A new remedy for some sexual misconduct cases: defamation suits | Katz Melinger PLLC
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A new remedy for some sexual misconduct cases: defamation suits

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The #MeToo movement has brought allegations of sexual harassment, misconduct and assault against any number of powerful men. Unfortunately, too much time has passed, in some cases, for legal remedies to be effective. The most common legal remedies for sexual misconduct have time limits, and victims who have been intimidated into silence may lose their ability to pursue them as time passes.

The actions most misconduct victims take include filing criminal charges and lawsuits. When the conduct is illegal, criminal charges can be filed. If touching occurred, survivors can file civil lawsuits for sexual assault or battery, regardless of whether criminal charges were filed or whether the perpetrator was convicted.

If the misconduct occurred at work, victims also have the right to seek redress through their employers. If an employer fails to resolve credible, serious allegations, a victim can file a workplace discrimination lawsuit.

These options all depend on taking legal action before the statute of limitations has passed. Different laws and causes of action have different statutes of limitations, which may also vary state to state. Statutes of limitations for sexual assault may be longer, while violations of federal workplace discrimination laws may need to be reported to a federal agency within timeframes as short as 180, or even 45, days. There are some situations, however, in which statutes of limitation are "tolled," meaning that you may have more time to file than the statute implies. Statutes of limitations are one of the most important aspects of a potential claim to discuss with an attorney in order to fully understand your legal options.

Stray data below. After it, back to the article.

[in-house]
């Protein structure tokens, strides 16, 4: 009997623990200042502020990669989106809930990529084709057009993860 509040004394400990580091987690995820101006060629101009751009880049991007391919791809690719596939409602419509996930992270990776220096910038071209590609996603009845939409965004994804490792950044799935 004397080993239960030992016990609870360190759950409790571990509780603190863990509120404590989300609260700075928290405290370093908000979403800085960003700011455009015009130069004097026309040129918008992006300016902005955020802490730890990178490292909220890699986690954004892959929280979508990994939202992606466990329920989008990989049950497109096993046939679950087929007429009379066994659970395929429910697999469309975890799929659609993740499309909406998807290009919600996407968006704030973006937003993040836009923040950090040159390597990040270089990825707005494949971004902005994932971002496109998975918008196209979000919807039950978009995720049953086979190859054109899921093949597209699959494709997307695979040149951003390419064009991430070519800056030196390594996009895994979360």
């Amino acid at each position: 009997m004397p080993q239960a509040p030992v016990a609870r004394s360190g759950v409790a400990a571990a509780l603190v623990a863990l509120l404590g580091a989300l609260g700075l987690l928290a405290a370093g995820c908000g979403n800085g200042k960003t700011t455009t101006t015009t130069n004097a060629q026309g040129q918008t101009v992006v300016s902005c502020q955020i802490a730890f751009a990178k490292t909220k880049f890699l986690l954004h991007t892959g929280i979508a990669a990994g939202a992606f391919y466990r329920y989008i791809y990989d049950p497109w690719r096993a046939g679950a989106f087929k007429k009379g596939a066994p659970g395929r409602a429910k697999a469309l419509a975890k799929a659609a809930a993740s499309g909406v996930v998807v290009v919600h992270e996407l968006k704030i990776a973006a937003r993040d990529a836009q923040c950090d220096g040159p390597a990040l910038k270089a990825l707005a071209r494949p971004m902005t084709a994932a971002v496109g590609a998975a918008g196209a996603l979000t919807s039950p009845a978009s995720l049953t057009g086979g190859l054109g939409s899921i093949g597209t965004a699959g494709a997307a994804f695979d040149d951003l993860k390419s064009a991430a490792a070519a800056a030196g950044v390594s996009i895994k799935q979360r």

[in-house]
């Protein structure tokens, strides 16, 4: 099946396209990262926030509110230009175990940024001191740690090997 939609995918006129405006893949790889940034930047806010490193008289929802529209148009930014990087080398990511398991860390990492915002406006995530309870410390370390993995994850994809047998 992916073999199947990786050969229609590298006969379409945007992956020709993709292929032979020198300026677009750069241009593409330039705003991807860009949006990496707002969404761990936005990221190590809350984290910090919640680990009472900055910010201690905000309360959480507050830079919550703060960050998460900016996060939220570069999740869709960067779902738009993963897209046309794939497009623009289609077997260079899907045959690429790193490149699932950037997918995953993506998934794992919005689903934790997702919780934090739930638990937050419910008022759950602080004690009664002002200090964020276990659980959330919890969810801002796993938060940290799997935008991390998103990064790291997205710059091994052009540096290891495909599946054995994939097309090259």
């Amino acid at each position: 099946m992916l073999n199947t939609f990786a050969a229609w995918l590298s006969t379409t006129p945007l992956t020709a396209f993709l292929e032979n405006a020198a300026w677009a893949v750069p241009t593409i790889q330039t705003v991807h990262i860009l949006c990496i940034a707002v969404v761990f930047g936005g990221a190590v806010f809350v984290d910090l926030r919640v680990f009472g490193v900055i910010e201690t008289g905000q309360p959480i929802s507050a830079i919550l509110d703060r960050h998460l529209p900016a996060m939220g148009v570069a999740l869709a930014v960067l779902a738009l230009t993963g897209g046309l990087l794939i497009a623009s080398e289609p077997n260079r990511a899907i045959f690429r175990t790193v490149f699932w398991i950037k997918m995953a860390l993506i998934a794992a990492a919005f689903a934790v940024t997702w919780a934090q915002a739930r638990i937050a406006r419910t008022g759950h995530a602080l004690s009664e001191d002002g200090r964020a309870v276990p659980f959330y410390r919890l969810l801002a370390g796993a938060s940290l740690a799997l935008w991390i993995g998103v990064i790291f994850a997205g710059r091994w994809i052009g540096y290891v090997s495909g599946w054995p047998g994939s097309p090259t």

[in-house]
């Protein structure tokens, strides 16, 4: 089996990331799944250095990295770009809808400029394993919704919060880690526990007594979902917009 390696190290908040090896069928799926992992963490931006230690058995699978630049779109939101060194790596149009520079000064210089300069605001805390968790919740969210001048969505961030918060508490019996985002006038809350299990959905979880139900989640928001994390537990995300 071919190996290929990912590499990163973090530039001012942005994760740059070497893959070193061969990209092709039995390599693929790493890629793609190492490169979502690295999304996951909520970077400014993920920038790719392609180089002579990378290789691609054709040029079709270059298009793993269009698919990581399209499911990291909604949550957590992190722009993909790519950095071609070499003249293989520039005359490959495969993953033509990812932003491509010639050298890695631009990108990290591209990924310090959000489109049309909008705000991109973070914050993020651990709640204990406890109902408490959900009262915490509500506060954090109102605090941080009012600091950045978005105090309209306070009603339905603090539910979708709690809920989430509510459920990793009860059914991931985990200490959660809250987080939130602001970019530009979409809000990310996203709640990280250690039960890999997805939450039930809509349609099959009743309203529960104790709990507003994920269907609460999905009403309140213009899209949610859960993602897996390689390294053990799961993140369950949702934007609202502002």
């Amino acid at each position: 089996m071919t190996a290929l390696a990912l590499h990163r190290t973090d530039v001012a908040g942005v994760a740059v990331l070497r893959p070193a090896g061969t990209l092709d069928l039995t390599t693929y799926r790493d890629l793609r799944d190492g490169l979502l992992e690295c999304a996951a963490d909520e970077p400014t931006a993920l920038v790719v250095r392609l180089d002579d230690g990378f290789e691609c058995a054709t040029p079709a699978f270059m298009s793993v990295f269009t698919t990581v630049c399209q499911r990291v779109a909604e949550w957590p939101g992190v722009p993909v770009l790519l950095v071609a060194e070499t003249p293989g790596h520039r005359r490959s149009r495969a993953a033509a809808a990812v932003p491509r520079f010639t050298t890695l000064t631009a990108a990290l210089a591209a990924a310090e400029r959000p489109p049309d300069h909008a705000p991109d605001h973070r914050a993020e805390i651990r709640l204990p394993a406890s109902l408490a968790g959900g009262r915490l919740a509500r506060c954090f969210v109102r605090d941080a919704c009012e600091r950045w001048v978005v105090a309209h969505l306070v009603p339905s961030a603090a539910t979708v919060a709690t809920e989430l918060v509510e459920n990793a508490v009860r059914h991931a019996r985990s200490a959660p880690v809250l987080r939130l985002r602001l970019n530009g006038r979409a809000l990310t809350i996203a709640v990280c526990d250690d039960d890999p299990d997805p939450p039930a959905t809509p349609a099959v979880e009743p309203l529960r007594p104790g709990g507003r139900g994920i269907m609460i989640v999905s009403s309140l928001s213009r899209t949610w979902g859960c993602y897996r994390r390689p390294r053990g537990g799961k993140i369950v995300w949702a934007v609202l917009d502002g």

The #MeToo movement has resulted in another remedy coming to the forefront. When an alleged perpetrator calls a complaining survivor a liar, the survivor may be able to file a defamation lawsuit.

Statutes of limitation for defamation vary by state, too. In New York, for example, the statute of limitations for defamation is only one year. However, that year is from the date on which the alleged defamation occurred, not the time of the sexual misconduct. This allows some survivors an opportunity to bring their abusers to court even after the statute of limitations for other claims has passed.

There are already examples of sexual misconduct and assault survivors suing their alleged abusers for defamation. Such actions have been brought against former Senate candidate Roy Moore, Bill Cosby, former Fox news anchor Bill O'Reilly and President Donald Trump.

This strategy isn't new, as defamation law has always been available as a tool for victims of sexual misconduct. What has changed is that the #MeToo movement has revealed numerous high-profile and egregious allegations. Those individuals accused of harassment and assault often resort to disparaging the victim, which sets the stage for a defamation suit.

There are potential downsides to using defamation lawsuits for this purpose. The damages available are often lower than in cases alleging sexual assault or battery. Plus, the accused may also file a defamation suit against the victim. Still, a defamation lawsuit may offer some measure of justice when other options are no longer available. If you have been the victim of sexual misconduct, assault or harassment, or if you have been disparaged for speaking out, you have rights. Speak with an experienced attorney as soon as possible to explore your legal options.

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